Update on Cognitive-Behaviour Therapy for people with cancer (#304)
Update on CBT for People with Cancer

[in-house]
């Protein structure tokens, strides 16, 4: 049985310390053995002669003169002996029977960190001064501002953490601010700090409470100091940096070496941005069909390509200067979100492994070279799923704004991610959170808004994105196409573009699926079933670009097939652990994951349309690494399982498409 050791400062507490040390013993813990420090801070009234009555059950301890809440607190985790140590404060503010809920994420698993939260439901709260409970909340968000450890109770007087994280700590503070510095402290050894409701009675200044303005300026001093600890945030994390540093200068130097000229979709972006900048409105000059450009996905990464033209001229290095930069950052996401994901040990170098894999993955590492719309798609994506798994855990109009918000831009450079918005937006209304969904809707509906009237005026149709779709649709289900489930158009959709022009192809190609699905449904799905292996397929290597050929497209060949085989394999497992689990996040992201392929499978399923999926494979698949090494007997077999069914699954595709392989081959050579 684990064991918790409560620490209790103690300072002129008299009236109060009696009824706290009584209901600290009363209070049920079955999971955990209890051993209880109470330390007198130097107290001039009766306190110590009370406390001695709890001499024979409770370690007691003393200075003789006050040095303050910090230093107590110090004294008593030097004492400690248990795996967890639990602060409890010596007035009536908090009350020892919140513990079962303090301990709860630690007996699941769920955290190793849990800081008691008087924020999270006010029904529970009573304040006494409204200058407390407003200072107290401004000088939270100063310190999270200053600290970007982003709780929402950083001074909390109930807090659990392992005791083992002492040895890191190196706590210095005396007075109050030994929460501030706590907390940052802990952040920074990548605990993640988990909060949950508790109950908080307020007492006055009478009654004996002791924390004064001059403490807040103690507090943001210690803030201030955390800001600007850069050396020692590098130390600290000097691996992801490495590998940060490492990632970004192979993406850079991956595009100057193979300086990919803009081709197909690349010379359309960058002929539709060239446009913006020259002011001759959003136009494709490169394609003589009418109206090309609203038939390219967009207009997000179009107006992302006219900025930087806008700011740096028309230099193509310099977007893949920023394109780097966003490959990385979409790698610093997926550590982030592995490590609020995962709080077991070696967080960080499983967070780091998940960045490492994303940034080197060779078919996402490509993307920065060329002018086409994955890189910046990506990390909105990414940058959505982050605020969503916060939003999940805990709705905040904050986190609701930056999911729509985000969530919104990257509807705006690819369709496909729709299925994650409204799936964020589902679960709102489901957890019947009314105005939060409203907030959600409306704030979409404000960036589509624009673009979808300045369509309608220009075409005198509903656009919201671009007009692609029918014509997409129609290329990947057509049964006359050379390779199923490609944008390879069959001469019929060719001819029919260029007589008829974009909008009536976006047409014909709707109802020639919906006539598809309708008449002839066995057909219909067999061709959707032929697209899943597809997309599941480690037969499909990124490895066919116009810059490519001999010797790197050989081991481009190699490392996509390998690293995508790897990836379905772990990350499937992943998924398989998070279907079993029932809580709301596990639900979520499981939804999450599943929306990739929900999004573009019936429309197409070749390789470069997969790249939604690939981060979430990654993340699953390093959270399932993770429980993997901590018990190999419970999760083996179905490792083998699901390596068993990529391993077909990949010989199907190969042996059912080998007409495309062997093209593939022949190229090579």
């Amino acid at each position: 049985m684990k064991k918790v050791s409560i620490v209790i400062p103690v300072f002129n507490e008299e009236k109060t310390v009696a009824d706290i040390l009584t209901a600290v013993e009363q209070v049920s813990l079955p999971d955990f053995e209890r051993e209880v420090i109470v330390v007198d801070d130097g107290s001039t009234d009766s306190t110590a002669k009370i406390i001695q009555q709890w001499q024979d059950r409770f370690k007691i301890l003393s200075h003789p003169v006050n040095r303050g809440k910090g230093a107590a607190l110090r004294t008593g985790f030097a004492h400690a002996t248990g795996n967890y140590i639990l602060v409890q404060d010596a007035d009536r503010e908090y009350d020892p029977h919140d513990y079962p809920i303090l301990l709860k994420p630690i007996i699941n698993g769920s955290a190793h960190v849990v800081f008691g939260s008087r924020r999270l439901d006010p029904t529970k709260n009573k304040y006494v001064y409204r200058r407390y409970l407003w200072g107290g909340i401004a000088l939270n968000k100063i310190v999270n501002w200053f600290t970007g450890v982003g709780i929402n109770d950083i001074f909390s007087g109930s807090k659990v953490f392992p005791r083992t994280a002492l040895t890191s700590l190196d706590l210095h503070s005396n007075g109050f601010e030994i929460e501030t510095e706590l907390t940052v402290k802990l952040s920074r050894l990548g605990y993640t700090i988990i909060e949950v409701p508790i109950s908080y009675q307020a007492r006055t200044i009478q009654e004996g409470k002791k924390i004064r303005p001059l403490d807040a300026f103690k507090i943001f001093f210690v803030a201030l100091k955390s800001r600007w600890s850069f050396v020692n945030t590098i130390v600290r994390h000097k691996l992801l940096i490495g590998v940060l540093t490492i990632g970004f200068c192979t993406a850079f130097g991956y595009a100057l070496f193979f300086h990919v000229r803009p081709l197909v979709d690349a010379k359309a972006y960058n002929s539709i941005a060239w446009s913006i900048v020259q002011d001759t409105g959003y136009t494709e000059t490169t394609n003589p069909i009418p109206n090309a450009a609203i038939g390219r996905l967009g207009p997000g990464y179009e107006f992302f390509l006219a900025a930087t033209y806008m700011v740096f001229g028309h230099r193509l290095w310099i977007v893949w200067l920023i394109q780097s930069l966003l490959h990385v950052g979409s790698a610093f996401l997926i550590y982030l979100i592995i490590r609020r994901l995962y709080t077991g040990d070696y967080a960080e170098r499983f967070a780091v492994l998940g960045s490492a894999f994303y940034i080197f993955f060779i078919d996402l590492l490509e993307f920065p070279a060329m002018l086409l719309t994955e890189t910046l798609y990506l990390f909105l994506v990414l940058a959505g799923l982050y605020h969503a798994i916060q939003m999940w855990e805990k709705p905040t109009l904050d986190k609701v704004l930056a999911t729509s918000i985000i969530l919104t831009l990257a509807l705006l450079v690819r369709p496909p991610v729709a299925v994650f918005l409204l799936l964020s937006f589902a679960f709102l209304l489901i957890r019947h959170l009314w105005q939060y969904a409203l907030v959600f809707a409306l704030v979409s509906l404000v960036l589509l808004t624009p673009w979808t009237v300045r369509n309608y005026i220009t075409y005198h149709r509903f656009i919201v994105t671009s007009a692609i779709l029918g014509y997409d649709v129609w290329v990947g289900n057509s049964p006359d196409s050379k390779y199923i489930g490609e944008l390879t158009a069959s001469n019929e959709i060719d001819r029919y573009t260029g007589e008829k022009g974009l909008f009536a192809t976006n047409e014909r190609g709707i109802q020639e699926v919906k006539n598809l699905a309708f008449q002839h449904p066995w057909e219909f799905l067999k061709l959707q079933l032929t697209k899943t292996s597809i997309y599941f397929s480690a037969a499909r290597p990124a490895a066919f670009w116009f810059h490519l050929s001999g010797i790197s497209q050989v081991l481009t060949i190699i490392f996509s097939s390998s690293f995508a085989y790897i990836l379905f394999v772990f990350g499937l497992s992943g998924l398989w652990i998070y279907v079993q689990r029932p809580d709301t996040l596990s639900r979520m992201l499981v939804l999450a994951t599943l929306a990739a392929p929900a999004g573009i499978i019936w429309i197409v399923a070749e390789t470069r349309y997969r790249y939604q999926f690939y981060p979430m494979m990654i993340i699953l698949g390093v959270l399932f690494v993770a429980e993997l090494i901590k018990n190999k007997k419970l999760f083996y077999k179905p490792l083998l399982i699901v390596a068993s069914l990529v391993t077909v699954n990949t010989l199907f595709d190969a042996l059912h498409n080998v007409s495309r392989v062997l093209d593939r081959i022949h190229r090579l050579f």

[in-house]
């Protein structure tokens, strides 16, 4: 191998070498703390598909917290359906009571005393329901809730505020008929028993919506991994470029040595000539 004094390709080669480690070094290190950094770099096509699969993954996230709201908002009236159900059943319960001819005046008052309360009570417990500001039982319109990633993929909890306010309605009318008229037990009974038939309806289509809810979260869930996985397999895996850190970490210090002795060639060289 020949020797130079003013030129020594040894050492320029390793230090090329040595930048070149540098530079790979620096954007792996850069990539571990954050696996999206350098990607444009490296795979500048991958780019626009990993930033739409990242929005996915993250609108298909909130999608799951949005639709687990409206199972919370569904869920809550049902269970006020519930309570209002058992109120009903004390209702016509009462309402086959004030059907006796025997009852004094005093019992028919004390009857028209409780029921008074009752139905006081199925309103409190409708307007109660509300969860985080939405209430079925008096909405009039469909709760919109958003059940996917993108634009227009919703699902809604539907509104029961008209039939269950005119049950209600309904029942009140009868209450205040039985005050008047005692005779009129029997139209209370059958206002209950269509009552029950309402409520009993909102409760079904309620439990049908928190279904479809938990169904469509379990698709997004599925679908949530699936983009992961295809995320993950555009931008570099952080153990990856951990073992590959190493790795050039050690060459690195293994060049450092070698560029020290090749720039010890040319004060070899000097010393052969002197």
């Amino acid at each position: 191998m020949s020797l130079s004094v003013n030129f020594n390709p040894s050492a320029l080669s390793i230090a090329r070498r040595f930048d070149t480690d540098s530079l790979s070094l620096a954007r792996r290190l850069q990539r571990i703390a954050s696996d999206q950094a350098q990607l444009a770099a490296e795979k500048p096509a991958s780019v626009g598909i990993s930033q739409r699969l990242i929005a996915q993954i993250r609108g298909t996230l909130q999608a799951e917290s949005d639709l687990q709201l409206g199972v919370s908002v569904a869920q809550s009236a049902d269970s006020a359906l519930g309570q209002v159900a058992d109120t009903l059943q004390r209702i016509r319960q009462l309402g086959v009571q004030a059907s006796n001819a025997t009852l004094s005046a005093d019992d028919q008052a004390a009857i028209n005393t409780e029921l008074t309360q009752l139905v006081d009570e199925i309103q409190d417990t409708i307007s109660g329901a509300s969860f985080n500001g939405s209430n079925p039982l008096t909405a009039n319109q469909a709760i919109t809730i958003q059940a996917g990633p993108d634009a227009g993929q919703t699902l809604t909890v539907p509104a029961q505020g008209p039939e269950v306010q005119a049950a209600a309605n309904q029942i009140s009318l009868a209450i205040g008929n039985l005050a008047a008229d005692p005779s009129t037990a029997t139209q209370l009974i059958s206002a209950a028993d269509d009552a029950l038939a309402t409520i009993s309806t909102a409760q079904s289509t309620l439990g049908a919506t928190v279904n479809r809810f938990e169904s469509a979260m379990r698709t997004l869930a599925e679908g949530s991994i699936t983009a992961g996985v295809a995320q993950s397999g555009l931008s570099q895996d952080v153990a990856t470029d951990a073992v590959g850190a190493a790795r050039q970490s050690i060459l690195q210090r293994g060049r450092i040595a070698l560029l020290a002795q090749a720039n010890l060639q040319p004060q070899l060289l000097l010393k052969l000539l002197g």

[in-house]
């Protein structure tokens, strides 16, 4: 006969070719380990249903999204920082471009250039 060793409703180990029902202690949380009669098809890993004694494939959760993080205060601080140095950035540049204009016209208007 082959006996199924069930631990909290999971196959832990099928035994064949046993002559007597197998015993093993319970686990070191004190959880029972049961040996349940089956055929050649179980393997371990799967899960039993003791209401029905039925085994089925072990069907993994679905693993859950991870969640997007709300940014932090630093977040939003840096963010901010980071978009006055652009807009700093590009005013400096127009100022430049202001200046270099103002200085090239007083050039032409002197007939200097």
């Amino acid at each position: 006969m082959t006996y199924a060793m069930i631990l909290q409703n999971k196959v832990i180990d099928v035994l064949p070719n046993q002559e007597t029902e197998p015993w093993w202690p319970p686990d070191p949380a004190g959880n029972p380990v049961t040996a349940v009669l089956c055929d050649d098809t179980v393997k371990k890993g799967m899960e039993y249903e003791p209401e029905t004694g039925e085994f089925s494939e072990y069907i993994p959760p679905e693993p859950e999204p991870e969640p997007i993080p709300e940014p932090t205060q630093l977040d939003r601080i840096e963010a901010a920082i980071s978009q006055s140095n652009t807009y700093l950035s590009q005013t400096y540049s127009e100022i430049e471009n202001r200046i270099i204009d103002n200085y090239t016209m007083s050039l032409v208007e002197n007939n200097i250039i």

Cognitive behaviour therapies cover a broad spectrum of approaches based on social learning theory and sharing a common focus on thoughts, beliefs and behaviour as the primary vehicle for change. CBT has been applied to specific physical and psychological problems experienced by the person with cancer, such as pain, conditioned nausea, insomnia, fatigue, anxiety and depression, as well as to the broader issues of adjustment and coping. Therapies have been delivered as simple behavioural interventions, psychoeducational programmes and more complex cognitive behavioural therapies planned around a case formulation of the person's problems. These approaches continue to be researched and the body of literature supporting the evidence for CBT in cancer is growing. The presentation will review the current evidence and consider 2 main themes: firstly, how recent developments of CBT can be incorporated into work with people with cancer, and secondly, how CBT can be most effectively delivered in oncology and palliative care settings. Cognitive behavioural approaches developed in the last 10 years can make important contributions to working with worry and ruminations in people with cancer (Acceptance and Commitment Therapy; Mindfulness Based Cognitive Therapy; Metacognitive Therapy), helping people step outside the need to "fix" their problems. These more acceptance based approaches and the related Compassionate Mind Therapy can all be integrated into more standard CBT. Novel ways of delivering CBT techniques through training nurses and other health practitioners, using telephone and online therapy and developing very brief, focused interventions can also give more patients access to treatment.